(3) what is the legal status of the document entitled, "Belfast Urban Area Plan 2001: development of suburban housing sites: Development Control Guidance Note DOE(NI), June 1991"; and if he will make a statement.
Rev. Ian Paisley: To ask the Secretary of State for Northern Ireland how many (a) child abuse and (b) rape allegations have been made against teachers in each of the last five years; how many cases have not been proceeded with; and in how many cases the teacher has been found guilty.
In cases where a prosecution ensues, RUC statistics show persons proceeded against but, in normal circumstances occupation is not recorded.
Mr. Beggs: To ask the Secretary of State for Northern Ireland what is the policy of the Northern Ireland Housing Executive on allocating grant aid as regards religious belief, what considerations underlay the questions as to the religious and political affiliation of households; and if he will ban the practice of seeking to obtain this information
Mr. Moss: This is a matter for the Northern Ireland Housing Executive. I am advised by its chief executive that completion of the religious affiliation question on the Executive's preliminary inquiry form for grants is optional and has no bearing whatsoever on either the executive's decision to accept or reject an application or the payment of any grant aid, which is made entirely on the basis of house condition and other eligibility factors. The question was introduced following a recommendation by the Standing Advisory Committee on Human Rights that the executive should monitor the impact of its policies and practices on each of the main sections of the community. The collection of this information has a valuable and important role to play in the promotion of equality of opportunity and equity for all the people of Northern Ireland. There are no questions about an applicant's political affiliation on the form.
Number of Water Executive Employees Year |Number ---------------------- 1989-90 |2,569 1990-91 |2,598 1991-92 |2,633 1992-93 |2,543 1993-94 |2,533
Mr. Sackville: The new patients charter, launched on 18 January, advises the public on how they can help the national health service by remembering that the emergency ambulance service is there for people in the most urgent need of hospital treatment. Improvements in primary care should reduce the incidence of non-urgent calls. Further action is best taken by local initiatives.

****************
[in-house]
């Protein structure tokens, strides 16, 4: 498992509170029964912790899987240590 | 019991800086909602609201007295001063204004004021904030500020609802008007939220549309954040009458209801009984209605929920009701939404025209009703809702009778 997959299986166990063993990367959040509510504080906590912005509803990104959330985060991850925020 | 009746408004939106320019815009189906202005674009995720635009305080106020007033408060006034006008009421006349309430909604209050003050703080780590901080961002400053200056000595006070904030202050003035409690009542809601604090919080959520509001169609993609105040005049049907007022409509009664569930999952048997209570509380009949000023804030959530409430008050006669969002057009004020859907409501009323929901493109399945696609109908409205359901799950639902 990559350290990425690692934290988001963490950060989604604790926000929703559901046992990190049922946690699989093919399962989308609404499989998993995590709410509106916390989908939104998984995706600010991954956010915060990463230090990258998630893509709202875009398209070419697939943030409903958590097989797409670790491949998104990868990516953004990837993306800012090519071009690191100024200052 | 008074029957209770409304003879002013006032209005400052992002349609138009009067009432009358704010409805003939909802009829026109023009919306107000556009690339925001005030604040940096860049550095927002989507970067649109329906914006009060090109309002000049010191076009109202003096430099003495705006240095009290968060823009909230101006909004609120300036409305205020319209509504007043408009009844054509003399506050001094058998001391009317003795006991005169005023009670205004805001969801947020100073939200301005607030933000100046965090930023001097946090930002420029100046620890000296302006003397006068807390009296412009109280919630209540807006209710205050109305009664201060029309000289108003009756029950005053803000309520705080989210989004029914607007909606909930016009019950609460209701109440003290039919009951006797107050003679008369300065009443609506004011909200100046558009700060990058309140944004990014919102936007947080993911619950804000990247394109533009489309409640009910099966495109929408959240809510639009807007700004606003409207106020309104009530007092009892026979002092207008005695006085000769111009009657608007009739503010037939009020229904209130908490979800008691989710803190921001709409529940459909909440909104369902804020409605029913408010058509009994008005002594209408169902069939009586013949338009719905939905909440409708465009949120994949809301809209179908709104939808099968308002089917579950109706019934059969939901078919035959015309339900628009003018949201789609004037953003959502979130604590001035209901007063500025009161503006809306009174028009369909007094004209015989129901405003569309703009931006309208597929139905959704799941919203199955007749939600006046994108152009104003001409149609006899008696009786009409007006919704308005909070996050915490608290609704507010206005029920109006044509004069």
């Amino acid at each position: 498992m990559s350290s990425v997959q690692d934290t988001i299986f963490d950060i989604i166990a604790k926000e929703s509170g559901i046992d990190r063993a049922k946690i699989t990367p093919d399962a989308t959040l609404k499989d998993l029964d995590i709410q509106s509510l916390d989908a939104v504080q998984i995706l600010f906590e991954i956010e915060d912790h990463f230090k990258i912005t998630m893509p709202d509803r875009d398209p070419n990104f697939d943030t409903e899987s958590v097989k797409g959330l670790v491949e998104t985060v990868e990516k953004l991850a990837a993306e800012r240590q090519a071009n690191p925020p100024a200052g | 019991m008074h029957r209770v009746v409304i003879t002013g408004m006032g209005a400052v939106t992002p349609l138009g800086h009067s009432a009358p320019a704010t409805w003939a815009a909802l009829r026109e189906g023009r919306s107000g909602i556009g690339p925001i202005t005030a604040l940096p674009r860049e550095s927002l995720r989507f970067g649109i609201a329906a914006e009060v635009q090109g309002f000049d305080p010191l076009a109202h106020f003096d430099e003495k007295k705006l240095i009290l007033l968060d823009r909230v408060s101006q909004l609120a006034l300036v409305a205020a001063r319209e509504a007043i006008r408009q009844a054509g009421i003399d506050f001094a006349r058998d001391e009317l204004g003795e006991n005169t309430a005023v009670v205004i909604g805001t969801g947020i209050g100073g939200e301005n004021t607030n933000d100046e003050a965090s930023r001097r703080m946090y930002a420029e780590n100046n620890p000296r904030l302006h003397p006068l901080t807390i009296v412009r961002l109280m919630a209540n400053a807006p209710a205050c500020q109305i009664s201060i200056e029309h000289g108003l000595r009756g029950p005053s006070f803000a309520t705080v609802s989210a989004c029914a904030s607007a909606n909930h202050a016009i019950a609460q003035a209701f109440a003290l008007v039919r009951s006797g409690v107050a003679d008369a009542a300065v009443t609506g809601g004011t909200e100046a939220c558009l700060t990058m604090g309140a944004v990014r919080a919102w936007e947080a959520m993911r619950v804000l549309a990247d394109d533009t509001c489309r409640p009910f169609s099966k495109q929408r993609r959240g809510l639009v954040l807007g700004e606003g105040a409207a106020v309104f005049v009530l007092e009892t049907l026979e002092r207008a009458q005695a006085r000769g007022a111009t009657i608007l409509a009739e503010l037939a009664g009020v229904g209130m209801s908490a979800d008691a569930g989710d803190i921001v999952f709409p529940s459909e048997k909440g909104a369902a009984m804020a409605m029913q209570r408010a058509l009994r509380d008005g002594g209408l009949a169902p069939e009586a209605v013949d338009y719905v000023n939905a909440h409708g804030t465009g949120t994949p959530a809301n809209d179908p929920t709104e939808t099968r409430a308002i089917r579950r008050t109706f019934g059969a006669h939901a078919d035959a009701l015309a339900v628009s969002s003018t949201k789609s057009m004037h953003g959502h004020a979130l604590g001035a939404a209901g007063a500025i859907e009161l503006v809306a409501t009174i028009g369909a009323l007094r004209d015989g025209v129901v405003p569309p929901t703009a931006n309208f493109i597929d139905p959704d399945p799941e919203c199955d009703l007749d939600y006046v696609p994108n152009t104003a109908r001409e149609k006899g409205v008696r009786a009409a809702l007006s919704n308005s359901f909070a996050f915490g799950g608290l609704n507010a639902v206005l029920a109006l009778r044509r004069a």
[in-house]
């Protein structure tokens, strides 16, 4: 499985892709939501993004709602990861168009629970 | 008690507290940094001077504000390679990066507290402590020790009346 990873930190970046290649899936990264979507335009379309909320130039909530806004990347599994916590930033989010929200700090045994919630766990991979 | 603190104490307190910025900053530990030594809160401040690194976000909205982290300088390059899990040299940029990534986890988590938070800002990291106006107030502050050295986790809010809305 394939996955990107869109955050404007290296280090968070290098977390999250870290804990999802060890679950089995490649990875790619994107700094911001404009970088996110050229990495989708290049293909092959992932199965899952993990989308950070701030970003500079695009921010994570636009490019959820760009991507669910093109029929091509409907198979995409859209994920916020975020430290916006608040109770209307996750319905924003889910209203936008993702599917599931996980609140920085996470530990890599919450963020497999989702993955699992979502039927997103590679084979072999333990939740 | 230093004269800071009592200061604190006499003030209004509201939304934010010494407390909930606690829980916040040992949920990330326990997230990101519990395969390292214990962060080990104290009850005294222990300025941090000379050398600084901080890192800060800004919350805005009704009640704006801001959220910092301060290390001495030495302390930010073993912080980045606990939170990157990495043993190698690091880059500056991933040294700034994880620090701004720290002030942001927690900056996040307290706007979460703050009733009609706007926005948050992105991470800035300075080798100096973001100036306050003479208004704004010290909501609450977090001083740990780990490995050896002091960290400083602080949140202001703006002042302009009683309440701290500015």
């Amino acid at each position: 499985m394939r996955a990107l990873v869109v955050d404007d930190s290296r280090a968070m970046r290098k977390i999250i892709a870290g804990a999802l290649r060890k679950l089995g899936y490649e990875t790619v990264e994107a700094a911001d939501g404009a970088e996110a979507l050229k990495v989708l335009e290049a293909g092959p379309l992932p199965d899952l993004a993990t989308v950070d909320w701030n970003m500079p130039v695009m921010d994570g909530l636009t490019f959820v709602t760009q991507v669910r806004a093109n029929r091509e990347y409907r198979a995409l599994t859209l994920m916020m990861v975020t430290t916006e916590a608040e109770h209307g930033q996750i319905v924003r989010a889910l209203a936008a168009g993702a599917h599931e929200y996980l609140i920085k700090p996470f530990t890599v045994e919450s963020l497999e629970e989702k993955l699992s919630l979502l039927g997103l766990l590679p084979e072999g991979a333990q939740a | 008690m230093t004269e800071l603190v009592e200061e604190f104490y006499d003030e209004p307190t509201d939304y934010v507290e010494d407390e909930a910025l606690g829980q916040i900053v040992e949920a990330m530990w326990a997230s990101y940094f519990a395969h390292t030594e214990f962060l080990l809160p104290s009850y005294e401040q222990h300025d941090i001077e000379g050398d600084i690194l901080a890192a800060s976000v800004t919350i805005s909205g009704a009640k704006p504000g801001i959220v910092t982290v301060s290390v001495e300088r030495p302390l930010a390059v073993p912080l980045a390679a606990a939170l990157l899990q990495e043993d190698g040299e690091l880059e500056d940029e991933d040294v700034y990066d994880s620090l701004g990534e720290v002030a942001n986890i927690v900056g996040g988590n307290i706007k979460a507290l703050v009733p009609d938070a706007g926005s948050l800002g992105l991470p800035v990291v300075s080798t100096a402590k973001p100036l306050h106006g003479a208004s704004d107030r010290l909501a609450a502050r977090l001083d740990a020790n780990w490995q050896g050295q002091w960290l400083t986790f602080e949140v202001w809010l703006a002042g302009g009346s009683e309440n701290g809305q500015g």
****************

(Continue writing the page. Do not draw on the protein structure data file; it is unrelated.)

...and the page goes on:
Mr. Spearing: To ask the Secretary of State for Health what account is taken of the closure of the accident and emergency departments at St. Bartholomew's, Guy's and other units within their operational area in the financial provisions for the London Ambulance Service recommended in the report to her from the chairman of the South Thames health authority.
Mr. Sackville: The future work load and configuration of accident and emergency departments are taken into account in the forward planning of the London Ambulance Service. The funding of the LAS is a matter for the purchasers of its services.
Mr. Spearing: To ask the Secretary of State for Health what evidence she has that desirable standards in respect of London Ambulance services can be achieved by (a) unified and (b) fragmented service with equivalent resources.
Mr. Sackville: I look to the London Ambulance Service to improve its performance to the standards achieved by other ambulance services and believe that it should remain as a single unit provided it does so.
Mr. Malone: Anti-malarial tablets for prophylaxis when travelling to endemic areas are available from travel clinics or from general practitioners on private prescription. Anti-malarial drugs may be prescribed on the national health service if they are being used for the treatment of malaria or for other medical conditions, such as rheumatoid arthritis.
Mrs. Golding: To ask the Secretary of State for Health how many girls have been admitted to hospitals in England suffering from complications following female circumcision in each year since such records were kept.
Mr. Bowis: Purchasers have been advised in "The Health of the Nation" key area handbook to take account of the needs of particular groups and conditions; this includes those suffering from pre-senile dementia.
Mrs. Ann Winterton: To ask the Secretary of State for Health if she will list by age the numbers of women who become pregnant within 12 months of abortions performed upon them in the latest year for which such figures are available.
Mr. Ainger: To ask the Secretary of State for Health (1) when the NHS organ donor register was launched; and when the first advertisements appeared inviting potential donors to register; (2) how many people have registered with the NHS organ donor register since its launch;
(3) when the NHS organ donor register will be fully operational; (4) when the registration forms for the NHS organ donor register were first available.